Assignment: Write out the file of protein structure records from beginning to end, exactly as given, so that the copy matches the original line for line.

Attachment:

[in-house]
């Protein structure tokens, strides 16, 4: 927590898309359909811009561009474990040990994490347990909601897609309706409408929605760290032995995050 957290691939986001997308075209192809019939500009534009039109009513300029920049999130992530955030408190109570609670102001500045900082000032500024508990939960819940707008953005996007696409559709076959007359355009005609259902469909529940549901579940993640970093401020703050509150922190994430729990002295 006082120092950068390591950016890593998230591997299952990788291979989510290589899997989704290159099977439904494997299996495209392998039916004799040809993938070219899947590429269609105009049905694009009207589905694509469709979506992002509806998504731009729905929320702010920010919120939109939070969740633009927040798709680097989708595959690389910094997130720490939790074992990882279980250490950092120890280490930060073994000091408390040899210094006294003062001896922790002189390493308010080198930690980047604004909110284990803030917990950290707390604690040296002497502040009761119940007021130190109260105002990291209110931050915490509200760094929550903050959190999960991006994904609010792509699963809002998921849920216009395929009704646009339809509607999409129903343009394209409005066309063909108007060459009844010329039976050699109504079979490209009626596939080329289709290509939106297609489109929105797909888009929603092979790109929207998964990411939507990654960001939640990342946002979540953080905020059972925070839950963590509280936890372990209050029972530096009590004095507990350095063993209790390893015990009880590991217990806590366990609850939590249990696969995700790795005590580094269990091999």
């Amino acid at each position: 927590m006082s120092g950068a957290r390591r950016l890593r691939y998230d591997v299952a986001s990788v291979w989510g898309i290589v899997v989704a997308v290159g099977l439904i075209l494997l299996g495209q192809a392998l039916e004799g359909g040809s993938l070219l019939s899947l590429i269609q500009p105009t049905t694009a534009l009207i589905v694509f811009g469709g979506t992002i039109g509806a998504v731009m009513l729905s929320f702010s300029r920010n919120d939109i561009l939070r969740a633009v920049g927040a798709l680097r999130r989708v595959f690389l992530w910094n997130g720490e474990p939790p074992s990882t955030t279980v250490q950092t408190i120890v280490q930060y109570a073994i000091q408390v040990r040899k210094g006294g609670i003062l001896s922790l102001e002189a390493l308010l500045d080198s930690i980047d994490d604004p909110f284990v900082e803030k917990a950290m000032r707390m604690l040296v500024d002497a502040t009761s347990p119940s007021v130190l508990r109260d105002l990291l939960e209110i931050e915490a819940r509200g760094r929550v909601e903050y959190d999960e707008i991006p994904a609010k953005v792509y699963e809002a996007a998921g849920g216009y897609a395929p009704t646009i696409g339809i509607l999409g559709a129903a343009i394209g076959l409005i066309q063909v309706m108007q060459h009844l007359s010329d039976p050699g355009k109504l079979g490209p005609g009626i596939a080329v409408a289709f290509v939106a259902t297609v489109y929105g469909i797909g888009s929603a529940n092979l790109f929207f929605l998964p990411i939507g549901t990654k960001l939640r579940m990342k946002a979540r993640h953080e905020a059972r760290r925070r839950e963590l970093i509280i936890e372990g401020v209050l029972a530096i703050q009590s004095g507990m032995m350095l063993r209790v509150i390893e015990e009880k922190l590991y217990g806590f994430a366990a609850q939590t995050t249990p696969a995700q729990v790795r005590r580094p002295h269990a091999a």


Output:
[in-house]
């Protein structure tokens, strides 16, 4: 927590898309359909811009561009474990040990994490347990909601897609309706409408929605760290032995995050 957290691939986001997308075209192809019939500009534009039109009513300029920049999130992530955030408190109570609670102001500045900082000032500024508990939960819940707008953005996007696409559709076959007359355009005609259902469909529940549901579940993640970093401020703050509150922190994430729990002295 006082120092950068390591950016890593998230591997299952990788291979989510290589899997989704290159099977439904494997299996495209392998039916004799040809993938070219899947590429269609105009049905694009009207589905694509469709979506992002509806998504731009729905929320702010920010919120939109939070969740633009927040798709680097989708595959690389910094997130720490939790074992990882279980250490950092120890280490930060073994000091408390040899210094006294003062001896922790002189390493308010080198930690980047604004909110284990803030917990950290707390604690040296002497502040009761119940007021130190109260105002990291209110931050915490509200760094929550903050959190999960991006994904609010792509699963809002998921849920216009395929009704646009339809509607999409129903343009394209409005066309063909108007060459009844010329039976050699109504079979490209009626596939080329289709290509939106297609489109929105797909888009929603092979790109929207998964990411939507990654960001939640990342946002979540953080905020059972925070839950963590509280936890372990209050029972530096009590004095507990350095063993209790390893015990009880590991217990806590366990609850939590249990696969995700790795005590580094269990091999």
């Amino acid at each position: 927590m006082s120092g950068a957290r390591r950016l890593r691939y998230d591997v299952a986001s990788v291979w989510g898309i290589v899997v989704a997308v290159g099977l439904i075209l494997l299996g495209q192809a392998l039916e004799g359909g040809s993938l070219l019939s899947l590429i269609q500009p105009t049905t694009a534009l009207i589905v694509f811009g469709g979506t992002i039109g509806a998504v731009m009513l729905s929320f702010s300029r920010n919120d939109i561009l939070r969740a633009v920049g927040a798709l680097r999130r989708v595959f690389l992530w910094n997130g720490e474990p939790p074992s990882t955030t279980v250490q950092t408190i120890v280490q930060y109570a073994i000091q408390v040990r040899k210094g006294g609670i003062l001896s922790l102001e002189a390493l308010l500045d080198s930690i980047d994490d604004p909110f284990v900082e803030k917990a950290m000032r707390m604690l040296v500024d002497a502040t009761s347990p119940s007021v130190l508990r109260d105002l990291l939960e209110i931050e915490a819940r509200g760094r929550v909601e903050y959190d999960e707008i991006p994904a609010k953005v792509y699963e809002a996007a998921g849920g216009y897609a395929p009704t646009i696409g339809i509607l999409g559709a129903a343009i394209g076959l409005i066309q063909v309706m108007q060459h009844l007359s010329d039976p050699g355009k109504l079979g490209p005609g009626i596939a080329v409408a289709f290509v939106a259902t297609v489109y929105g469909i797909g888009s929603a529940n092979l790109f929207f929605l998964p990411i939507g549901t990654k960001l939640r579940m990342k946002a979540r993640h953080e905020a059972r760290r925070r839950e963590l970093i509280i936890e372990g401020v209050l029972a530096i703050q009590s004095g507990m032995m350095l063993r209790v509150i390893e015990e009880k922190l590991y217990g806590f994430a366990a609850q939590t995050t249990p696969a995700q729990v790795r005590r580094p002295h269990a091999a």